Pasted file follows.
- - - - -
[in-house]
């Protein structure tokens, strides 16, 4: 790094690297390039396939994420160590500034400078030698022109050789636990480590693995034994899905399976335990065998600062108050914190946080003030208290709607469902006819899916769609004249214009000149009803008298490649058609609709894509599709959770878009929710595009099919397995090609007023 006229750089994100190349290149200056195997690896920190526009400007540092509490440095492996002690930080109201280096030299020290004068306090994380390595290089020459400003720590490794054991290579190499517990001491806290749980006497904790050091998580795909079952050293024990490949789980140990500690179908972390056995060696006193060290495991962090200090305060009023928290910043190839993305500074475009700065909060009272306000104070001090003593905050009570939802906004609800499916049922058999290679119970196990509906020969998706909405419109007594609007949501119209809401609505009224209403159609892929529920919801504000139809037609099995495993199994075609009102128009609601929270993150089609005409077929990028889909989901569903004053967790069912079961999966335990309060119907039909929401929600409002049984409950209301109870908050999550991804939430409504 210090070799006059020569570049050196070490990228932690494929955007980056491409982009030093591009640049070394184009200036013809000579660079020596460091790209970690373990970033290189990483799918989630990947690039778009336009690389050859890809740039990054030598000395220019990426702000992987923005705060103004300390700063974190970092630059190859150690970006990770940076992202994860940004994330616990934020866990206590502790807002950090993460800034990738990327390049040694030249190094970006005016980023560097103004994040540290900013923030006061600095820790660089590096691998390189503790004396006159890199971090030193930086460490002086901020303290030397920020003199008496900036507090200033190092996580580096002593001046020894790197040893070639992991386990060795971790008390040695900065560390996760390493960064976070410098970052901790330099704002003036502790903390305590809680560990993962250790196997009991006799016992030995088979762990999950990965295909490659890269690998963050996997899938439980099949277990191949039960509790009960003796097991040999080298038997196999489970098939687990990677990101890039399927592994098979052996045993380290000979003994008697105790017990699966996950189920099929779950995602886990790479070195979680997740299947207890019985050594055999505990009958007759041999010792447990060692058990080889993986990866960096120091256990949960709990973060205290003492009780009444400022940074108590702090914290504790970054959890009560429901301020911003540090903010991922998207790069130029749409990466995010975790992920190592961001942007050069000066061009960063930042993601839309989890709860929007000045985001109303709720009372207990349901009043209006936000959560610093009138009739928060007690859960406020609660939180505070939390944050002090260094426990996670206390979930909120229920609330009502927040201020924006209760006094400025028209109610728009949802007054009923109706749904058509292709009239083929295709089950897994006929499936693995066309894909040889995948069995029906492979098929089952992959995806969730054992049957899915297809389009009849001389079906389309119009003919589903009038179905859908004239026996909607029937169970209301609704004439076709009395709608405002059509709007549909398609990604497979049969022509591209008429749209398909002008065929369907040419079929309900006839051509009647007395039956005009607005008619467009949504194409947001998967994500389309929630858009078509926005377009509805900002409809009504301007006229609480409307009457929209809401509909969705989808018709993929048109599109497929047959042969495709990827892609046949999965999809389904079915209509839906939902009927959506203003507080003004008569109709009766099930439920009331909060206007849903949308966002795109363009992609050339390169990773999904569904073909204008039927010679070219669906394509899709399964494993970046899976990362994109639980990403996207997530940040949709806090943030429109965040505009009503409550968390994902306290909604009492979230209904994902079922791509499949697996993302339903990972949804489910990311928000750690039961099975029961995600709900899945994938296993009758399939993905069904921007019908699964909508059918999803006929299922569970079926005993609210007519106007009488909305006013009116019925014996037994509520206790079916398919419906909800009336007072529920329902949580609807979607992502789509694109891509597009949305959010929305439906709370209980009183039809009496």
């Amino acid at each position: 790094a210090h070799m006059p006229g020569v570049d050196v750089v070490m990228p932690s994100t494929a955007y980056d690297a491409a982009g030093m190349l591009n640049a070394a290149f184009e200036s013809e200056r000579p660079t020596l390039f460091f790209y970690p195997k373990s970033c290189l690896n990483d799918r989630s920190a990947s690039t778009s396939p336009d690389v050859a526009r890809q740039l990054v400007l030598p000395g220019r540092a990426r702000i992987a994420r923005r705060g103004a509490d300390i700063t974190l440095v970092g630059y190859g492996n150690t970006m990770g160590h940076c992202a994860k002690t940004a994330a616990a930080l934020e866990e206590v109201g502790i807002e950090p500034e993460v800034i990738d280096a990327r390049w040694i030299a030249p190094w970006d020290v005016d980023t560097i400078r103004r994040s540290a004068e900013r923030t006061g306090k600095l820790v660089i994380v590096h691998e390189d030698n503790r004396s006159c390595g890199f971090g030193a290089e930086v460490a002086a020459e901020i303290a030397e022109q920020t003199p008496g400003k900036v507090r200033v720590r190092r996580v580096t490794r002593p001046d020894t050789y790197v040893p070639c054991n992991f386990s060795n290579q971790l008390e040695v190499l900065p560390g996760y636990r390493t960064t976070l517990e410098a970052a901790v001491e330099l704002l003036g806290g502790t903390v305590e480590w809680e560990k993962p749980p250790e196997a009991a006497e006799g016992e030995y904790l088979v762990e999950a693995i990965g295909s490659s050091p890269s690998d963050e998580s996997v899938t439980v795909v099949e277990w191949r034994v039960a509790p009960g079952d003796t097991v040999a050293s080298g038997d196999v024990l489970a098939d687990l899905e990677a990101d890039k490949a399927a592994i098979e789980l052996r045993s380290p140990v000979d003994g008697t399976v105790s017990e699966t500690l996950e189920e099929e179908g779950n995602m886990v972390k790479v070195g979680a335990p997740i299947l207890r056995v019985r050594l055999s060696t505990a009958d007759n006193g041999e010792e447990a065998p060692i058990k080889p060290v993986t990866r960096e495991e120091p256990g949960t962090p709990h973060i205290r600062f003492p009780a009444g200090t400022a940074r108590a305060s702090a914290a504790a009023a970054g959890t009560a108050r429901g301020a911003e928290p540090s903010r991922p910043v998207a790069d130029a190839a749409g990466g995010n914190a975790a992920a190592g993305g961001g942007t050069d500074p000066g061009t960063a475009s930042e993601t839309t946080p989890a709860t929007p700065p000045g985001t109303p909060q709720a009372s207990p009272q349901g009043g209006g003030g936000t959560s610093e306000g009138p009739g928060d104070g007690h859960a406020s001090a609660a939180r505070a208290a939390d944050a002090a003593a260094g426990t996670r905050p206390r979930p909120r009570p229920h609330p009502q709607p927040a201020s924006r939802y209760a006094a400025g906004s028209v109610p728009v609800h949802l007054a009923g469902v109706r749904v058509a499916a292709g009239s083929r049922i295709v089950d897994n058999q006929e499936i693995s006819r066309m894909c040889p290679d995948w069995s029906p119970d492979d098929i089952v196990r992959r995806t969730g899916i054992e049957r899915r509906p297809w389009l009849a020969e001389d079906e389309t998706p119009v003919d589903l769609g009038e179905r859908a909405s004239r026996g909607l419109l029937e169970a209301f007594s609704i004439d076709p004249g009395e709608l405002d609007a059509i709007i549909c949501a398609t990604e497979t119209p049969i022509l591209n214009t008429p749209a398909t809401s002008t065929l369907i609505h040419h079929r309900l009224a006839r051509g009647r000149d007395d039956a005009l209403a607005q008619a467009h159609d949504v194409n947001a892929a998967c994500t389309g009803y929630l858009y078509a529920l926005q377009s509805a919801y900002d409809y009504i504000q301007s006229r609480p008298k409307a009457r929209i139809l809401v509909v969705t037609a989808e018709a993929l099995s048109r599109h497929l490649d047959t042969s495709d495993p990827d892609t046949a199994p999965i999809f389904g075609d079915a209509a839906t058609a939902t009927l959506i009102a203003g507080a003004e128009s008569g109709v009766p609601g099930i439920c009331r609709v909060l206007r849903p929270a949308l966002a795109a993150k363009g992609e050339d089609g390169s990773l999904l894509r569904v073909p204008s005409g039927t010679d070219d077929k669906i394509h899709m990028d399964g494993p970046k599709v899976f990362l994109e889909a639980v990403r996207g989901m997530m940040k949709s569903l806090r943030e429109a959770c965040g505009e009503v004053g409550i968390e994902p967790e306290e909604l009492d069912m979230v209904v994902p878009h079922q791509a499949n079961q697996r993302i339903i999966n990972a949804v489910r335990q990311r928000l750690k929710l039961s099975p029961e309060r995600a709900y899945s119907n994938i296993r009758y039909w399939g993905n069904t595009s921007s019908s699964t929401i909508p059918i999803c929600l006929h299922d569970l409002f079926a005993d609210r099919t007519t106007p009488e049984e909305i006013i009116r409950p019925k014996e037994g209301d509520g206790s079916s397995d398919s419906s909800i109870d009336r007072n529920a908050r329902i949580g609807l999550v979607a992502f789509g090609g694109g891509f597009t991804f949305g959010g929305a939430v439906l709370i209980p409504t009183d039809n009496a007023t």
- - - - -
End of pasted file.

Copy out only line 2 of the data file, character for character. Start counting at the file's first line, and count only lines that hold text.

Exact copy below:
């Protein structure tokens, strides 16, 4: 790094690297390039396939994420160590500034400078030698022109050789636990480590693995034994899905399976335990065998600062108050914190946080003030208290709607469902006819899916769609004249214009000149009803008298490649058609609709894509599709959770878009929710595009099919397995090609007023 006229750089994100190349290149200056195997690896920190526009400007540092509490440095492996002690930080109201280096030299020290004068306090994380390595290089020459400003720590490794054991290579190499517990001491806290749980006497904790050091998580795909079952050293024990490949789980140990500690179908972390056995060696006193060290495991962090200090305060009023928290910043190839993305500074475009700065909060009272306000104070001090003593905050009570939802906004609800499916049922058999290679119970196990509906020969998706909405419109007594609007949501119209809401609505009224209403159609892929529920919801504000139809037609099995495993199994075609009102128009609601929270993150089609005409077929990028889909989901569903004053967790069912079961999966335990309060119907039909929401929600409002049984409950209301109870908050999550991804939430409504 210090070799006059020569570049050196070490990228932690494929955007980056491409982009030093591009640049070394184009200036013809000579660079020596460091790209970690373990970033290189990483799918989630990947690039778009336009690389050859890809740039990054030598000395220019990426702000992987923005705060103004300390700063974190970092630059190859150690970006990770940076992202994860940004994330616990934020866990206590502790807002950090993460800034990738990327390049040694030249190094970006005016980023560097103004994040540290900013923030006061600095820790660089590096691998390189503790004396006159890199971090030193930086460490002086901020303290030397920020003199008496900036507090200033190092996580580096002593001046020894790197040893070639992991386990060795971790008390040695900065560390996760390493960064976070410098970052901790330099704002003036502790903390305590809680560990993962250790196997009991006799016992030995088979762990999950990965295909490659890269690998963050996997899938439980099949277990191949039960509790009960003796097991040999080298038997196999489970098939687990990677990101890039399927592994098979052996045993380290000979003994008697105790017990699966996950189920099929779950995602886990790479070195979680997740299947207890019985050594055999505990009958007759041999010792447990060692058990080889993986990866960096120091256990949960709990973060205290003492009780009444400022940074108590702090914290504790970054959890009560429901301020911003540090903010991922998207790069130029749409990466995010975790992920190592961001942007050069000066061009960063930042993601839309989890709860929007000045985001109303709720009372207990349901009043209006936000959560610093009138009739928060007690859960406020609660939180505070939390944050002090260094426990996670206390979930909120229920609330009502927040201020924006209760006094400025028209109610728009949802007054009923109706749904058509292709009239083929295709089950897994006929499936693995066309894909040889995948069995029906492979098929089952992959995806969730054992049957899915297809389009009849001389079906389309119009003919589903009038179905859908004239026996909607029937169970209301609704004439076709009395709608405002059509709007549909398609990604497979049969022509591209008429749209398909002008065929369907040419079929309900006839051509009647007395039956005009607005008619467009949504194409947001998967994500389309929630858009078509926005377009509805900002409809009504301007006229609480409307009457929209809401509909969705989808018709993929048109599109497929047959042969495709990827892609046949999965999809389904079915209509839906939902009927959506203003507080003004008569109709009766099930439920009331909060206007849903949308966002795109363009992609050339390169990773999904569904073909204008039927010679070219669906394509899709399964494993970046899976990362994109639980990403996207997530940040949709806090943030429109965040505009009503409550968390994902306290909604009492979230209904994902079922791509499949697996993302339903990972949804489910990311928000750690039961099975029961995600709900899945994938296993009758399939993905069904921007019908699964909508059918999803006929299922569970079926005993609210007519106007009488909305006013009116019925014996037994509520206790079916398919419906909800009336007072529920329902949580609807979607992502789509694109891509597009949305959010929305439906709370209980009183039809009496």